(Nov. 5, 2010)--UTSA was out in full force at the Austin Convention Center Oct. 23-24 for the Austin Science and Engineering Festival, a regional celebration to entice young minds into considering careers in the science, technology, engineering and mathematics (STEM) fields. The festival, which was free and open to the public, was organized by the Society of Mexican American Engineering and Scientists (MAES) and hosted in conjunction with the first U.S.A. Science and Engineering Festival.
The Center for Simulation, Visualization and Real-time Prediction (SiViRT) in the UTSA College of Engineering offered fairgoers a chance to interact with haptic devices to demonstrate principles in real-time control for computer-generated models. Haptic devices use computer technology to mimic the sense of touch with three-dimensional computer models in cyber space.
Students interacting with UTSA's haptic devices make surgical "cuts" on three-dimensional computer-generated livers, kidneys and other organs. During the emulated surgical process, they could feel the texture of the tissue and the force and resistance caused by the simulated puncture. Additionally, the SiViRT presented a three-dimensional cancer model using a three-dimensional projector, allowing festivalgoers to "see" and "feel" inside a cancer cell.
The UTSA Interactive Technology Experience Center (iTEC) display included many sizes and shapes of robots, three-dimensional models, the UTSA blimp, a nine-foot-square playing field featuring five robots and video footage of UTSA's summer robotics camps and competitions.
Funded in 2007 by the AT&T Foundation, iTEC is a four-year project in the UTSA College of Engineering to inspire youth by creating an environment in which they can understand how engineering, science and technology shape lives and the future of the world. The center's areas of thrust include robotics, telecommunications, scanning electron microscope applications and manufacturing design.
Approximately 22,000 people attended the Austin Science and Engineering Festival, which featured more than 100 interactive displays.
MuTe Fest is a celebration of original music and technology. Three days of concerts, sessions, and informative lectures will offer a unique experience of musical works created by fellow UTSA students and the chance to gain valuable knowledge about music technology.
Art Building, Music Tech Lab (Arts 3.01.30B), Main Campus
UTSA Libraries hosts Assistant Professor Ian Caine for his lecture, Architectural Postcards from Space, as part of the popular Pizza + Research series. Pizza will be served while supplies last.
Buena Vista Street Building (BVB 2.304), Downtown Campus
The conference will showcase the works of authors, illustrators, and scholars which embody Latino culture and art as a means to promote literacy and reading in Latino children.
Durango Building, first floor, Downtown Campus
The theme of this year’s symposium is Black & Brown Futures. The free event will give UTSA students and the community the opportunity to meet and hear national scholars talk about current research and academic trends relevant to the lives of African Americans in the United States.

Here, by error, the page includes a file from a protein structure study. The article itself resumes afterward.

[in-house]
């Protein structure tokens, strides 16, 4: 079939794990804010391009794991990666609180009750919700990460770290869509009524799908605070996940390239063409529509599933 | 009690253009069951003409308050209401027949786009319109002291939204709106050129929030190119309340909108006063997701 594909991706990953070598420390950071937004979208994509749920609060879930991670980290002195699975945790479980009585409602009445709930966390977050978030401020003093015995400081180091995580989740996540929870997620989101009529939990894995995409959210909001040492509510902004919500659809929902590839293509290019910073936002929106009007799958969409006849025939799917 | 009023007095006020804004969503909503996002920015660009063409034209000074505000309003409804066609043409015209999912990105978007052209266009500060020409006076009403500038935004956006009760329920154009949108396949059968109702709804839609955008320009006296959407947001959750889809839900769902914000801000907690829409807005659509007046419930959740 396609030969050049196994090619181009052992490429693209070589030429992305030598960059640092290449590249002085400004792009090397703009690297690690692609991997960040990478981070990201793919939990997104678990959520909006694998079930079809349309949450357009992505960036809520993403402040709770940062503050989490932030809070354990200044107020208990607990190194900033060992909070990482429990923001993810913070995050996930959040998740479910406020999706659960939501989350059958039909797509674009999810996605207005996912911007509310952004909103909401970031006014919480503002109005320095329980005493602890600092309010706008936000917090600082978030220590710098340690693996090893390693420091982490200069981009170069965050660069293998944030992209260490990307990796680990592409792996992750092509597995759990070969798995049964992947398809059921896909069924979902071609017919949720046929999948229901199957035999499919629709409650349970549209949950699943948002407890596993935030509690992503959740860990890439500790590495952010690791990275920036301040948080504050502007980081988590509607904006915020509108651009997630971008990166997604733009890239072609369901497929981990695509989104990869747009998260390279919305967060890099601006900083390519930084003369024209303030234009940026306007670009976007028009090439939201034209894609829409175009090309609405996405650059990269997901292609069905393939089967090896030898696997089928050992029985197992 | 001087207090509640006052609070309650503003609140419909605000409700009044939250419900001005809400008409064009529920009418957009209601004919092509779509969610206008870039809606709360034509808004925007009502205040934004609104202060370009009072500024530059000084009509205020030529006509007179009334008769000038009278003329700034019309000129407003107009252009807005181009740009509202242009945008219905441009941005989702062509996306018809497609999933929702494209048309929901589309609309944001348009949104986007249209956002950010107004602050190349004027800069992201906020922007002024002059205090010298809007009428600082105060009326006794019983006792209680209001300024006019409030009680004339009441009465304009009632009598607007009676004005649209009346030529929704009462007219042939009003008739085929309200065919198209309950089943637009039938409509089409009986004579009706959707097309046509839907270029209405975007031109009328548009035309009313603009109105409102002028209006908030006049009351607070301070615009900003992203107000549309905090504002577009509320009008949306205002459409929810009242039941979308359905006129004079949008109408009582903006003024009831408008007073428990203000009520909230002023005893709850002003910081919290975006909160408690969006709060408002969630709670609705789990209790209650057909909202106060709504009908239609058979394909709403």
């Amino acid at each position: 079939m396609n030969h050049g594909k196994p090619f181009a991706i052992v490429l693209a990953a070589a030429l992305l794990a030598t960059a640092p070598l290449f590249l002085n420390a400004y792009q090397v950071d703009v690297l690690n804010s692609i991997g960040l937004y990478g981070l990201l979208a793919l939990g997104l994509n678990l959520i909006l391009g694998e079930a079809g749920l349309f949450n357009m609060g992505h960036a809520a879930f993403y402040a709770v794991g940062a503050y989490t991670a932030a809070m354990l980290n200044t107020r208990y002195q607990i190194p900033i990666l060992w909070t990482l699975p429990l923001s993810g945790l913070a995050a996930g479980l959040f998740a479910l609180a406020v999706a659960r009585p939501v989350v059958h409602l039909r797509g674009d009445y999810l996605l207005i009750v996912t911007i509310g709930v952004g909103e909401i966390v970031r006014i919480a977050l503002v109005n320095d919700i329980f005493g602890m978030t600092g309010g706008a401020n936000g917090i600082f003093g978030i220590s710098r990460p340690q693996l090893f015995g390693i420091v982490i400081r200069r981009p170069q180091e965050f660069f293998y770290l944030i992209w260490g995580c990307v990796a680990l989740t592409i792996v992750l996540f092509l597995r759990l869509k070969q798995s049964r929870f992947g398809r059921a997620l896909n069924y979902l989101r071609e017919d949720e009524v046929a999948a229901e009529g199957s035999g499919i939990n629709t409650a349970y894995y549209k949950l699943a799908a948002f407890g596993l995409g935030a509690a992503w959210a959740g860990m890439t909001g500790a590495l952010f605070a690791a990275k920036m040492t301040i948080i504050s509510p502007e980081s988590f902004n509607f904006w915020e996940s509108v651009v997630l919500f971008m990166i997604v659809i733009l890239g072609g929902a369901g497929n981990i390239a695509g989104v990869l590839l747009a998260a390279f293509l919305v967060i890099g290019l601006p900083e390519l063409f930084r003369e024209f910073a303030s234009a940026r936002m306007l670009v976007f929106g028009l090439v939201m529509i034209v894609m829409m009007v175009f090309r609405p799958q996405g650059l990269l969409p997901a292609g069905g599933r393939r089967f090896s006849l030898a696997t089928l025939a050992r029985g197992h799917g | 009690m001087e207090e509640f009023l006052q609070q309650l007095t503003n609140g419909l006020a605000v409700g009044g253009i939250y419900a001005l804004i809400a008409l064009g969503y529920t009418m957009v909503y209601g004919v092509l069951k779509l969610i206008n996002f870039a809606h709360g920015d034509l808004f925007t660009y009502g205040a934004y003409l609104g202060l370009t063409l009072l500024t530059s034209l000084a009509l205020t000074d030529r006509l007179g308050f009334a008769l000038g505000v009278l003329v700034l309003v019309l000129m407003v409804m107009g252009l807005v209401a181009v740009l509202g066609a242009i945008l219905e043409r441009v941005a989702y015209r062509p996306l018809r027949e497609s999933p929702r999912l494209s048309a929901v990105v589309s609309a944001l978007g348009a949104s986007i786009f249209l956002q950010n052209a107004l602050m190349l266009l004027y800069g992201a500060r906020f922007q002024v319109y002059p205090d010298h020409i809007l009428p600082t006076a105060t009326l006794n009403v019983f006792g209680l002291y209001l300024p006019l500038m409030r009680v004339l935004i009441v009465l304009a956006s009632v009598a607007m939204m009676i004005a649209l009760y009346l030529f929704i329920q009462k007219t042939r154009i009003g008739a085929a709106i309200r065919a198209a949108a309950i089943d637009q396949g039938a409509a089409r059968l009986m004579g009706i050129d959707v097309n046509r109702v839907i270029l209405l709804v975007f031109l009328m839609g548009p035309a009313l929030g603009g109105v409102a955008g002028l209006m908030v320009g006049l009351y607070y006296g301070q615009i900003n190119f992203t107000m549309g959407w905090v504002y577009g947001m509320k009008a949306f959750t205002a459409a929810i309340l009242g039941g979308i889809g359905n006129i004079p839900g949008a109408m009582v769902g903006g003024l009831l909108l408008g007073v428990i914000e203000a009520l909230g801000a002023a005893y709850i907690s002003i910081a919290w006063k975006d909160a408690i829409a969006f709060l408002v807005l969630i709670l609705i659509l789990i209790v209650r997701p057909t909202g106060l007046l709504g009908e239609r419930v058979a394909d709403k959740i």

Student Union, Denman Room (SU 2.01.28), Main Campus
Registration is open now for this family-friendly and dog-friendly run that supports the UTSA Alumni Association scholarship fund.
Convocation Center, Main Campus
Join the Department of Interdisciplinary Learning and Teaching for the 14th Annual UTSA Storytelling Festival featuring Nancy Simpson, storyteller and keynote speaker. The event is free and open to the public.
Main Building, Ground Floor Lobby, Main Campus
Students are invited to a semi-formal, dinner banquet with an awards presentation and dancing. Keynote speaker will be San Antonio City Councilman William Cruz Shaw. Tickets must be purchased by Feb 19 at Roadrunner Express. UTSA students are $15 and guests are $20.
H-E-B Student Union Ballroom (HSU 1.104/1.106), Main Campus
Dr. Don Jenkins from UT Health SA will lead this event UTSA with up to 30 certified STB trainers, and train up to 300 UTSA students and personnel in stop the bleed methods.
H-E-B Student Union Ballroom (HSU 1.106), Main Campus
The University of Texas at San Antonio is dedicated to the advancement of knowledge through research and discovery, teaching and learning, community engagement and public service. As an institution of access and excellence, UTSA embraces multicultural traditions and serves as a center for intellectual and creative resources as well as a catalyst for socioeconomic development and the commercialization of intellectual property - for Texas, the nation and the world.
To be a premier public research university, providing access to educational excellence and preparing citizen leaders for the global environment.
We encourage an environment of dialogue and discovery, where integrity, excellence, inclusiveness, respect, collaboration and innovation are fostered.